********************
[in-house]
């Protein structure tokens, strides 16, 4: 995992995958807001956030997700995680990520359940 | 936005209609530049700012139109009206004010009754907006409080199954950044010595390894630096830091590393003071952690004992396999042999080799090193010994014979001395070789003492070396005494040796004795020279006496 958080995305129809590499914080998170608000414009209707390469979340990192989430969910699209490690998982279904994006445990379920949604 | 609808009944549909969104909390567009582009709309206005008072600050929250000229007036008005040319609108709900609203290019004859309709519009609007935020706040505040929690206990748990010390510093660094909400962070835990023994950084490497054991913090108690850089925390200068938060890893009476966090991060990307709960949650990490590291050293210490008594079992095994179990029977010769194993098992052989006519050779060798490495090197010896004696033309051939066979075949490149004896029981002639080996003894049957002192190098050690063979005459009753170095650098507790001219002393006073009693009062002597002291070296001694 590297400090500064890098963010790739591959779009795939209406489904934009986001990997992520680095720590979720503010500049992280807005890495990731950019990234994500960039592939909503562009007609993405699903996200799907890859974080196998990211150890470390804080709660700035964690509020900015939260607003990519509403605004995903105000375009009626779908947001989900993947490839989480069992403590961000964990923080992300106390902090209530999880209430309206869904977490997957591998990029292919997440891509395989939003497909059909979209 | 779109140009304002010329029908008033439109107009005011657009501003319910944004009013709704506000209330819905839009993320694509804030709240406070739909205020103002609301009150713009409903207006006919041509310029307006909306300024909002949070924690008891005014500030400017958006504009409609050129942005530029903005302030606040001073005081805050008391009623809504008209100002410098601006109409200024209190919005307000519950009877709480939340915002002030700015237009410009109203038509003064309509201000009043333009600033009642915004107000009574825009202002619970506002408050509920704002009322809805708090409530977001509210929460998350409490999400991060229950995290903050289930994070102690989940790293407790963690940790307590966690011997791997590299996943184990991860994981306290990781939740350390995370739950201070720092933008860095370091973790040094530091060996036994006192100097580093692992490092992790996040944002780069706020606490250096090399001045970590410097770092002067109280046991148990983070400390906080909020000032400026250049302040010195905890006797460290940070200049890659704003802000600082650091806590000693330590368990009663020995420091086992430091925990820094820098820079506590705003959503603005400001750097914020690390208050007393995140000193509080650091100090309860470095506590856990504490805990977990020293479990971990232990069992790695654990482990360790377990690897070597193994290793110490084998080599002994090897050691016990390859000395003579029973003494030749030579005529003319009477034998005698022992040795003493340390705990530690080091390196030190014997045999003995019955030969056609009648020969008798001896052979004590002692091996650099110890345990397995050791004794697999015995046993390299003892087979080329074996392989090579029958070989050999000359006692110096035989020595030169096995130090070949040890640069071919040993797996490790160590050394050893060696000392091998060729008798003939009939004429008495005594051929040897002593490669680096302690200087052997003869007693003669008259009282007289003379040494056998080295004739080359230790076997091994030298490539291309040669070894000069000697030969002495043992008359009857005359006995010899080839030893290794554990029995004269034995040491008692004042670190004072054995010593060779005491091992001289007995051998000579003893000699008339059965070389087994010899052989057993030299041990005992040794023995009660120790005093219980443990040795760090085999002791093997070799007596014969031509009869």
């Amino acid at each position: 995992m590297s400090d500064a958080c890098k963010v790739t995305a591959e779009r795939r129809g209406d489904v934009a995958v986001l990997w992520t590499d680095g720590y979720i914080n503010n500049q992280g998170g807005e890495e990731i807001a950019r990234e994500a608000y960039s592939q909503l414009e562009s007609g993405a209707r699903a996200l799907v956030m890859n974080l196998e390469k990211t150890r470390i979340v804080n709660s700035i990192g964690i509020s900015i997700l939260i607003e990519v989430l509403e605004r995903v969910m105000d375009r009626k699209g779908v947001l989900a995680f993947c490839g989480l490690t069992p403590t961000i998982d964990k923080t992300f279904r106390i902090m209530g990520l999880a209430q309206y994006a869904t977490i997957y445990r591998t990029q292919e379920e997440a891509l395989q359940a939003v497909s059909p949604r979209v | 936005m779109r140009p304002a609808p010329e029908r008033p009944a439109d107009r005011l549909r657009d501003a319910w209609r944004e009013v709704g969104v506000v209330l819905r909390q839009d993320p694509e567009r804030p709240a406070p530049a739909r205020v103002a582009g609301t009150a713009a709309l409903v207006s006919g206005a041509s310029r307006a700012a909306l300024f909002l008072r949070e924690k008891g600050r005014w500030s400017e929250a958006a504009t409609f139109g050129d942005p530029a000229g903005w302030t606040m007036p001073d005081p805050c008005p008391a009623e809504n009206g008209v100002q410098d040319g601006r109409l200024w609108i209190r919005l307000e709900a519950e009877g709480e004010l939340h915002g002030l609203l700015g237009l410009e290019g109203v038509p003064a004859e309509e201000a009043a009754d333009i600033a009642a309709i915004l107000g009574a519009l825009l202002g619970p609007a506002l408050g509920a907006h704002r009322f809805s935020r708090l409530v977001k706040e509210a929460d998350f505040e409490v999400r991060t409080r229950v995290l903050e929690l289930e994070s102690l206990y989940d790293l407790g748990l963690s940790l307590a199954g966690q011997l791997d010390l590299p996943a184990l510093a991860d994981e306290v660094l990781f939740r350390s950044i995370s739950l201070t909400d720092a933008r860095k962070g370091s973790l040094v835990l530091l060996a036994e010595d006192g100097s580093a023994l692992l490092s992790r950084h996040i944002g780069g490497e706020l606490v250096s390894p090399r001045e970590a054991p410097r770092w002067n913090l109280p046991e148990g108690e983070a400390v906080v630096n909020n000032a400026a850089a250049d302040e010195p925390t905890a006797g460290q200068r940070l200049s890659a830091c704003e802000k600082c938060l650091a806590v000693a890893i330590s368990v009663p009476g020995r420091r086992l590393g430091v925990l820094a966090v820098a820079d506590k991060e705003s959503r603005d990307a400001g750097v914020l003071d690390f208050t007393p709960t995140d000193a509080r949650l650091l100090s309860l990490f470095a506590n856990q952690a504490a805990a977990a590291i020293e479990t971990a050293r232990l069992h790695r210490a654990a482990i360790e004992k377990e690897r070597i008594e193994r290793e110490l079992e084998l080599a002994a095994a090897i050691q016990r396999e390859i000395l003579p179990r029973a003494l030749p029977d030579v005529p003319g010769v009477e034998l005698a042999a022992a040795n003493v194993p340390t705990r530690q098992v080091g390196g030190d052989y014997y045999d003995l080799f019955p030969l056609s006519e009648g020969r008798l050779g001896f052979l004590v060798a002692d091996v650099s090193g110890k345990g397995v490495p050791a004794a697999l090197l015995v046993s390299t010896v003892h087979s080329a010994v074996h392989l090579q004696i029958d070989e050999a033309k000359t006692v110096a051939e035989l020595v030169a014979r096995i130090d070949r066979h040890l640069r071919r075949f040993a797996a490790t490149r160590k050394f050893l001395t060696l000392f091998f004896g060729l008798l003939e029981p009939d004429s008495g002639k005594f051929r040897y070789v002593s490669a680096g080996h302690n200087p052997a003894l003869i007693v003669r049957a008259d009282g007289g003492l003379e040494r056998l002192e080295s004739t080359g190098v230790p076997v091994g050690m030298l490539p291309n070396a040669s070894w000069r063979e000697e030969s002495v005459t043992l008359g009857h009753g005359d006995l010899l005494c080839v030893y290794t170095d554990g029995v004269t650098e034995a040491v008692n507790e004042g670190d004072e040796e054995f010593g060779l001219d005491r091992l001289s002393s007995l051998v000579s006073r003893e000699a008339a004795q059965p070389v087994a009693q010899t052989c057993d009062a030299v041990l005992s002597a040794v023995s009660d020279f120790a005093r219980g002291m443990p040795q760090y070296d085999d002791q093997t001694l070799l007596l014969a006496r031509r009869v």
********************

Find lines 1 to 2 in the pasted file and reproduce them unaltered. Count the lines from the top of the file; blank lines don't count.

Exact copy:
[in-house]
């Protein structure tokens, strides 16, 4: 995992995958807001956030997700995680990520359940 | 936005209609530049700012139109009206004010009754907006409080199954950044010595390894630096830091590393003071952690004992396999042999080799090193010994014979001395070789003492070396005494040796004795020279006496 958080995305129809590499914080998170608000414009209707390469979340990192989430969910699209490690998982279904994006445990379920949604 | 609808009944549909969104909390567009582009709309206005008072600050929250000229007036008005040319609108709900609203290019004859309709519009609007935020706040505040929690206990748990010390510093660094909400962070835990023994950084490497054991913090108690850089925390200068938060890893009476966090991060990307709960949650990490590291050293210490008594079992095994179990029977010769194993098992052989006519050779060798490495090197010896004696033309051939066979075949490149004896029981002639080996003894049957002192190098050690063979005459009753170095650098507790001219002393006073009693009062002597002291070296001694 590297400090500064890098963010790739591959779009795939209406489904934009986001990997992520680095720590979720503010500049992280807005890495990731950019990234994500960039592939909503562009007609993405699903996200799907890859974080196998990211150890470390804080709660700035964690509020900015939260607003990519509403605004995903105000375009009626779908947001989900993947490839989480069992403590961000964990923080992300106390902090209530999880209430309206869904977490997957591998990029292919997440891509395989939003497909059909979209 | 779109140009304002010329029908008033439109107009005011657009501003319910944004009013709704506000209330819905839009993320694509804030709240406070739909205020103002609301009150713009409903207006006919041509310029307006909306300024909002949070924690008891005014500030400017958006504009409609050129942005530029903005302030606040001073005081805050008391009623809504008209100002410098601006109409200024209190919005307000519950009877709480939340915002002030700015237009410009109203038509003064309509201000009043333009600033009642915004107000009574825009202002619970506002408050509920704002009322809805708090409530977001509210929460998350409490999400991060229950995290903050289930994070102690989940790293407790963690940790307590966690011997791997590299996943184990991860994981306290990781939740350390995370739950201070720092933008860095370091973790040094530091060996036994006192100097580093692992490092992790996040944002780069706020606490250096090399001045970590410097770092002067109280046991148990983070400390906080909020000032400026250049302040010195905890006797460290940070200049890659704003802000600082650091806590000693330590368990009663020995420091086992430091925990820094820098820079506590705003959503603005400001750097914020690390208050007393995140000193509080650091100090309860470095506590856990504490805990977990020293479990971990232990069992790695654990482990360790377990690897070597193994290793110490084998080599002994090897050691016990390859000395003579029973003494030749030579005529003319009477034998005698022992040795003493340390705990530690080091390196030190014997045999003995019955030969056609009648020969008798001896052979004590002692091996650099110890345990397995050791004794697999015995046993390299003892087979080329074996392989090579029958070989050999000359006692110096035989020595030169096995130090070949040890640069071919040993797996490790160590050394050893060696000392091998060729008798003939009939004429008495005594051929040897002593490669680096302690200087052997003869007693003669008259009282007289003379040494056998080295004739080359230790076997091994030298490539291309040669070894000069000697030969002495043992008359009857005359006995010899080839030893290794554990029995004269034995040491008692004042670190004072054995010593060779005491091992001289007995051998000579003893000699008339059965070389087994010899052989057993030299041990005992040794023995009660120790005093219980443990040795760090085999002791093997070799007596014969031509009869």